South Downs National Park: A Visitors Guide

South Downs National Park covers an area of approximately 620 square miles and stretches across the counties of Hampshire and Sussex.

a popular destination for outdoor enthusiasts

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The Royal Oak offers a range of accommodations, including five ensuite bedrooms, a family room, and two cottages, all seamlessly blending warmth, comfort, and rustic charm with modern conveniences like iPod docking, complimentary WiFi, and flat-screen TVs.


The park is characterised by a variety of landscapes, including rolling chalk hills, woodlands, grasslands, valleys, and a stunning coastline along the English Channel. The iconic South Downs Way, a long-distance footpath, runs through the park, offering breathtaking views of the surrounding countryside.

South Downs National Park is home to a rich diversity of flora and fauna. The chalk grasslands are particularly notable for their rare and endangered plant species. Additionally, the park supports a range of wildlife, including birds, butterflies, and mammals.

The park is also a popular destination for outdoor enthusiasts. Visitors can enjoy activities such as hiking, cycling, horseback riding, and birdwatching. There are numerous well-marked trails and paths that cater to various skill levels.

Wildlife Haven

For wildlife enthusiasts, the South Downs National Park is a paradise waiting to be explored. The park is home to a wealth of species, from elusive deer and majestic birds of prey to rare butterflies and colourful wildflowers. Visitors can spot iconic creatures such as the South Downs pony, a hardy breed that has roamed these hills for centuries, or the endangered Duke of Burgundy butterfly, which finds refuge in the park’s chalk grasslands. Birdwatchers will delight in the chance to glimpse species such as the skylark, kestrel, and barn owl soaring above the rolling hills.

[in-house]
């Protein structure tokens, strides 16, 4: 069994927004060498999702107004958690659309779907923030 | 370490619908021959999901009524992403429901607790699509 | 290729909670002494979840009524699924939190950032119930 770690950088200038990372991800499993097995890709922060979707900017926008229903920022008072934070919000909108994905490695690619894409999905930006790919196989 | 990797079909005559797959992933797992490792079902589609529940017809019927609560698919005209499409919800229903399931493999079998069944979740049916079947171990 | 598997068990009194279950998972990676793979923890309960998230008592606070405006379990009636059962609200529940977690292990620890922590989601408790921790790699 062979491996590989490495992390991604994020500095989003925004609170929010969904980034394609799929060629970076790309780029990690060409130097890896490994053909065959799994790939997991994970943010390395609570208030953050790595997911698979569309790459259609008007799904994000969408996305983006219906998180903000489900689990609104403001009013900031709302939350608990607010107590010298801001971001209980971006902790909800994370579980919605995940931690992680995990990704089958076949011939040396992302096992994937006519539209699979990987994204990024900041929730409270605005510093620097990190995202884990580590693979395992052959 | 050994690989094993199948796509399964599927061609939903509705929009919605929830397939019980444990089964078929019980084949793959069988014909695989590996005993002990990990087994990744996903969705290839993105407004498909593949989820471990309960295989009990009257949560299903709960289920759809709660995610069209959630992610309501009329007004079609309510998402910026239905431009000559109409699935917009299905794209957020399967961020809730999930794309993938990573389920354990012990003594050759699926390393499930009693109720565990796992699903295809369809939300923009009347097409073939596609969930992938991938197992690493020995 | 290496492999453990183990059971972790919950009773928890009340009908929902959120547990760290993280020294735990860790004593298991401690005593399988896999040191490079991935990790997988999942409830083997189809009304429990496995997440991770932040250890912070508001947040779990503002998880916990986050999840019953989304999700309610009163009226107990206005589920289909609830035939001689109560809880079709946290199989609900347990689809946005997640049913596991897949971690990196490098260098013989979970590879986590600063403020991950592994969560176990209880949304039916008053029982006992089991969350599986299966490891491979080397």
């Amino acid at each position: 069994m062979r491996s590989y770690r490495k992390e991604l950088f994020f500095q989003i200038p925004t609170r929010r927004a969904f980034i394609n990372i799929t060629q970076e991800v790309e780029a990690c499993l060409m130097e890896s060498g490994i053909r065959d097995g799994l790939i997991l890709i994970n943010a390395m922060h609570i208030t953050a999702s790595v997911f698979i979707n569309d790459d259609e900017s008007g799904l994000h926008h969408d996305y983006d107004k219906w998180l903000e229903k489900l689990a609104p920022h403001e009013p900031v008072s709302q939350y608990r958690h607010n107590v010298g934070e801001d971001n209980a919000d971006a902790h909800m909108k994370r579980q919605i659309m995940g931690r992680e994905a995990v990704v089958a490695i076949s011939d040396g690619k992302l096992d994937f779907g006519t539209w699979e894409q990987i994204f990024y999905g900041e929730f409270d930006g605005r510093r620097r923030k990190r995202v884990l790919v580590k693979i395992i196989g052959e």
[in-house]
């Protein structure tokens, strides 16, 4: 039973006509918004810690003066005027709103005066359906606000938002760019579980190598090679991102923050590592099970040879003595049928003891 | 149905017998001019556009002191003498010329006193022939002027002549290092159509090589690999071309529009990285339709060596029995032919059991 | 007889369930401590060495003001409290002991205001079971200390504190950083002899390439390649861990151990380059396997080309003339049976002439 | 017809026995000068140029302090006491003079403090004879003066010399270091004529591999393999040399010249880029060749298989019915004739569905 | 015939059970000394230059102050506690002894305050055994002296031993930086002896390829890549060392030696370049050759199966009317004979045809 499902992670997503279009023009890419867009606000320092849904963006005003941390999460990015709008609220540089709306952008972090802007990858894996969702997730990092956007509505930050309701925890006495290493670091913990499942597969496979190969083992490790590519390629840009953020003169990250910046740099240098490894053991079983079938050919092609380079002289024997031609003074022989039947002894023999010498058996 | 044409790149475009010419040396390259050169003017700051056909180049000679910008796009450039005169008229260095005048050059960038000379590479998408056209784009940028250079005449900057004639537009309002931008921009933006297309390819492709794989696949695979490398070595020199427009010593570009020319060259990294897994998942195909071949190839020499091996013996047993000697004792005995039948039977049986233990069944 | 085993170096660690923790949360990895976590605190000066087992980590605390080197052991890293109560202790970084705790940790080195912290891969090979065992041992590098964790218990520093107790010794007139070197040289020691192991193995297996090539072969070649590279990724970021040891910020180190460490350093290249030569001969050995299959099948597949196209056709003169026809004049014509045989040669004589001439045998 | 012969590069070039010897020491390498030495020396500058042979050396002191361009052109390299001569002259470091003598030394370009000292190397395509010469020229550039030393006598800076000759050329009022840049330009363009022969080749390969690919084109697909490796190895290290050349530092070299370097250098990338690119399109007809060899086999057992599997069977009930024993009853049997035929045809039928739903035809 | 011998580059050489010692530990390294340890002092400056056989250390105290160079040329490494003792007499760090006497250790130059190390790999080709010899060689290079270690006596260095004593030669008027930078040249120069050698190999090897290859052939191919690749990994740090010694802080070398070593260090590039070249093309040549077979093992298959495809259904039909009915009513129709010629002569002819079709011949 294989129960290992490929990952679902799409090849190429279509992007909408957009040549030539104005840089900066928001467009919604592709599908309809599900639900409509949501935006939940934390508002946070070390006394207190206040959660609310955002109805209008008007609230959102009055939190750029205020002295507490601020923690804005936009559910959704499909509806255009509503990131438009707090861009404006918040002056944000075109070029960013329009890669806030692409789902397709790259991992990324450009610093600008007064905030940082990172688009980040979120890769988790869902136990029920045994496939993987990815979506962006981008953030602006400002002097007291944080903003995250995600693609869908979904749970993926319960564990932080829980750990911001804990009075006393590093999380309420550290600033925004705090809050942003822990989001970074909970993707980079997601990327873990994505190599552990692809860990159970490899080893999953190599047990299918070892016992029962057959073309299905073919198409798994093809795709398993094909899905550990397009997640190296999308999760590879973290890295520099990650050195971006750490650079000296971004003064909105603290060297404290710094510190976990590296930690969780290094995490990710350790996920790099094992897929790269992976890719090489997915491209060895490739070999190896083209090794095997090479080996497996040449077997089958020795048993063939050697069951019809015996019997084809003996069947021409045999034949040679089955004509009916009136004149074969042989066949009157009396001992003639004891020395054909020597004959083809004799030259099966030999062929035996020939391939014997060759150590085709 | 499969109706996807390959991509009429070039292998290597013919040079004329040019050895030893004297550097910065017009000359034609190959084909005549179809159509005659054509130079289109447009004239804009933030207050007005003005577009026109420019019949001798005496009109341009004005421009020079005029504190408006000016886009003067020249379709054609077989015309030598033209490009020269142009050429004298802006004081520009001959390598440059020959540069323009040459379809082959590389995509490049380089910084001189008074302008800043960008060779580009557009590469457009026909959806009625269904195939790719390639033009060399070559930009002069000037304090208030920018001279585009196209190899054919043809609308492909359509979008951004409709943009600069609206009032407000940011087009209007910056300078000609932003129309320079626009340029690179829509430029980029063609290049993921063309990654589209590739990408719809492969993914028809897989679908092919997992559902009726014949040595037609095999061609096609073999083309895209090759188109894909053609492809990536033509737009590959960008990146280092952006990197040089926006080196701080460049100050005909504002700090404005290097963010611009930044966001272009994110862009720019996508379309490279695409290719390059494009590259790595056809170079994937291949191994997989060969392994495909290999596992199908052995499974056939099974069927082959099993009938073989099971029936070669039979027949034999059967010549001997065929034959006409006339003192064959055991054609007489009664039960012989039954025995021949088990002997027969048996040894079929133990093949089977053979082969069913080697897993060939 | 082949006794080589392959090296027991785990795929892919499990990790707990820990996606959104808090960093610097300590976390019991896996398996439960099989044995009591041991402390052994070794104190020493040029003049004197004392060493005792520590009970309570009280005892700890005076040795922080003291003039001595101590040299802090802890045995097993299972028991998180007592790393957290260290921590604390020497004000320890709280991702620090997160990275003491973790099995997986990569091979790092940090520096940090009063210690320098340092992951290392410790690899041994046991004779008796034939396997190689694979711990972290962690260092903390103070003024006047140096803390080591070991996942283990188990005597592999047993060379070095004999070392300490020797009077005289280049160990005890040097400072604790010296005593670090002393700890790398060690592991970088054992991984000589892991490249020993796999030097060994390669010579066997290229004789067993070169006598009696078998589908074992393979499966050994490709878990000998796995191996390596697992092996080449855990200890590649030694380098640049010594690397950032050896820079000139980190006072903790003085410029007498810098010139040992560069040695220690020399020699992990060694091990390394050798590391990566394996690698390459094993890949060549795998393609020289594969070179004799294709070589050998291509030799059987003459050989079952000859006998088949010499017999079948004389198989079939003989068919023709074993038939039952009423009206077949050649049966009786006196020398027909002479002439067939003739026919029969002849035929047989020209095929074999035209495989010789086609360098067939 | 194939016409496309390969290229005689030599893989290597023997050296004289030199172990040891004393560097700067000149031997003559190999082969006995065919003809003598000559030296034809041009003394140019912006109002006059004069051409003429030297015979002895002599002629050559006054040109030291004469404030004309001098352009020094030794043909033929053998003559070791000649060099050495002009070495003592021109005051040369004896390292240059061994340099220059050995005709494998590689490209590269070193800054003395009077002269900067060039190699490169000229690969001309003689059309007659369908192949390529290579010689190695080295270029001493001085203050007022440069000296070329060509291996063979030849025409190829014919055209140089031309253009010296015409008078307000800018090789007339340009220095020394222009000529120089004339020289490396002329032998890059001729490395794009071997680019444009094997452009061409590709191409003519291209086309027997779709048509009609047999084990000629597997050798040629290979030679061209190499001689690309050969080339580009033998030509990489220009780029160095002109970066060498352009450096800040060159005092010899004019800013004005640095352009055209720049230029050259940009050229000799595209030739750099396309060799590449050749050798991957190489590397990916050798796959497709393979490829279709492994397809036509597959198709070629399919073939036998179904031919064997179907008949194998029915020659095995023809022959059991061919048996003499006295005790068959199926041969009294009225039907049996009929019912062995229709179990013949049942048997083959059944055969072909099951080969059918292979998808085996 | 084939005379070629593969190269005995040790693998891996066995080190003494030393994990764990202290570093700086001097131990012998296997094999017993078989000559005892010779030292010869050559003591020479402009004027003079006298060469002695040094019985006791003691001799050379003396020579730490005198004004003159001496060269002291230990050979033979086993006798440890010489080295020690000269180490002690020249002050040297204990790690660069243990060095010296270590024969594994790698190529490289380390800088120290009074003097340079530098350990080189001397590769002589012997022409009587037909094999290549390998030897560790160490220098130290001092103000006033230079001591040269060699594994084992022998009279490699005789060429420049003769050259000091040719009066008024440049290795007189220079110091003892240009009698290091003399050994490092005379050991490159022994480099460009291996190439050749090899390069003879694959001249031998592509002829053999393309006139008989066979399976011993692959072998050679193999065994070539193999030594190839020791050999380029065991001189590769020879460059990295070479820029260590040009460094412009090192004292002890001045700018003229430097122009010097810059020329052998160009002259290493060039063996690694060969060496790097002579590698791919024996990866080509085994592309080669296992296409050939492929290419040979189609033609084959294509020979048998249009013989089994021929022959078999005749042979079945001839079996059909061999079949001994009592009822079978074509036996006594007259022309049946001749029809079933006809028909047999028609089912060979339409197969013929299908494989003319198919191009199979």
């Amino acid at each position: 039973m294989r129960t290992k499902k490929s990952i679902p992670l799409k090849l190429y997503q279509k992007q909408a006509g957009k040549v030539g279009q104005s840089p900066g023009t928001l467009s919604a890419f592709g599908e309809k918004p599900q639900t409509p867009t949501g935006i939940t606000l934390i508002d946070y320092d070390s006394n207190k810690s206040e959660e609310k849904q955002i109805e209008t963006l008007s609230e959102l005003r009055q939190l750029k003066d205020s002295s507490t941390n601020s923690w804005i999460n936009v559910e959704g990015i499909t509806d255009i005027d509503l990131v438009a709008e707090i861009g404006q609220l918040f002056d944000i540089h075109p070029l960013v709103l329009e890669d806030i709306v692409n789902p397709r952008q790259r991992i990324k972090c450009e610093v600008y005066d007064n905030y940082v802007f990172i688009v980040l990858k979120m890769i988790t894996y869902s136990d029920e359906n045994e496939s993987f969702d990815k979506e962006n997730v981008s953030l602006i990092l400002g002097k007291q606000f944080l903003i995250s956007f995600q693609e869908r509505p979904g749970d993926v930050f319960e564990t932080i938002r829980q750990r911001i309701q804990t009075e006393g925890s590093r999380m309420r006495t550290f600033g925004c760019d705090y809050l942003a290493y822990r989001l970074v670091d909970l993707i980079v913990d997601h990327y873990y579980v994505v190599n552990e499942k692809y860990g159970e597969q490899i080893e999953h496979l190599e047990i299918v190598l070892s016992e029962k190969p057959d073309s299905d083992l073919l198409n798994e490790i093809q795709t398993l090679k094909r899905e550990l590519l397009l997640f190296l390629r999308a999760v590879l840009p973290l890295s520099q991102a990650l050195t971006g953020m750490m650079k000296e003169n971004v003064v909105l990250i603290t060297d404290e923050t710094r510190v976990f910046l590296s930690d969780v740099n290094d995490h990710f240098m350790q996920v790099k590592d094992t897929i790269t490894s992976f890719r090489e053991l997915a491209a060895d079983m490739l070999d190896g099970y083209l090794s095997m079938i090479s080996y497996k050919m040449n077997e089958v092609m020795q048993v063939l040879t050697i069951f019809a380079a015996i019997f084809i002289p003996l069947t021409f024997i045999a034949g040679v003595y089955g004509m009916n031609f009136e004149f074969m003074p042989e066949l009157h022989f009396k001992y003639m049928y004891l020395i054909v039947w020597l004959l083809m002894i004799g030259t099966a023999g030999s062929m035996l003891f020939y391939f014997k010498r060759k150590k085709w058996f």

Outdoor Adventures

Adventure beckons around every corner in the South Downs National Park, with a plethora of outdoor activities to suit all tastes and abilities. Hiking enthusiasts can tackle the South Downs Way, a 160-kilometer trail that winds its way through some of the park’s most spectacular scenery. Cyclists will find endless opportunities to explore, with numerous dedicated cycle routes crisscrossing the park, from gentle family-friendly rides to challenging off-road trails. For those seeking a more leisurely pace, the park offers ample opportunities for picnicking, wildlife spotting, and simply soaking up the serene beauty of the countryside.

Cultural Heritage

Beyond its natural splendour, the South Downs National Park is steeped in history and culture, with a wealth of heritage sites waiting to be discovered. From ancient hill forts and Roman villas to medieval churches and stately homes, the park is a treasure trove of historical landmarks. Visitors can step back in time at sites such as the Iron Age hill fort of Old Winchester Hill or the picturesque village of Alfriston, with its charming timber-framed buildings and medieval church. The park also boasts a rich agricultural heritage, with traditional farming practices still evident in the patchwork of fields and hedgerows that crisscross the landscape.

Preserving a National Treasure

As one of England’s newest national parks, designated in 2011, the South Downs holds a special place in the hearts of locals and visitors alike. Efforts to conserve and protect this natural treasure are ongoing, with initiatives focused on habitat restoration, sustainable land management, and community engagement. Through education and conservation efforts, stakeholders are working together to ensure that future generations can continue to enjoy the beauty and biodiversity of the South Downs for years to come.


The Royal Oak is approximately 26 minutes from South Downs National Park.

Turn left onto London Road/A29
Continue to follow A29 for four miles

At Whiteways Lodge Roundabout, take the 3rd exit and stay on A29 for another four miles.

At Fontwell East Roundabout, take the 2nd exit onto A27.

At Fontwell West Roundabout, take the 3rd exit onto Arundel Rd/A27 for three miles.

At Boxgrove Roundabout, take the 2nd exit and stay on Arundel Rd/A27

Take the A285 exit towards Guildford/Petworth

At Temple Bar Interchange, take the 2nd exit onto A285

At Temple Bar Interchange, take the 1st exit onto Stane St/A285

Turn left onto New Road for two miles

Continue onto Fordwater Road

Turn right onto Pook Lane and the Royal Oak will be on your left.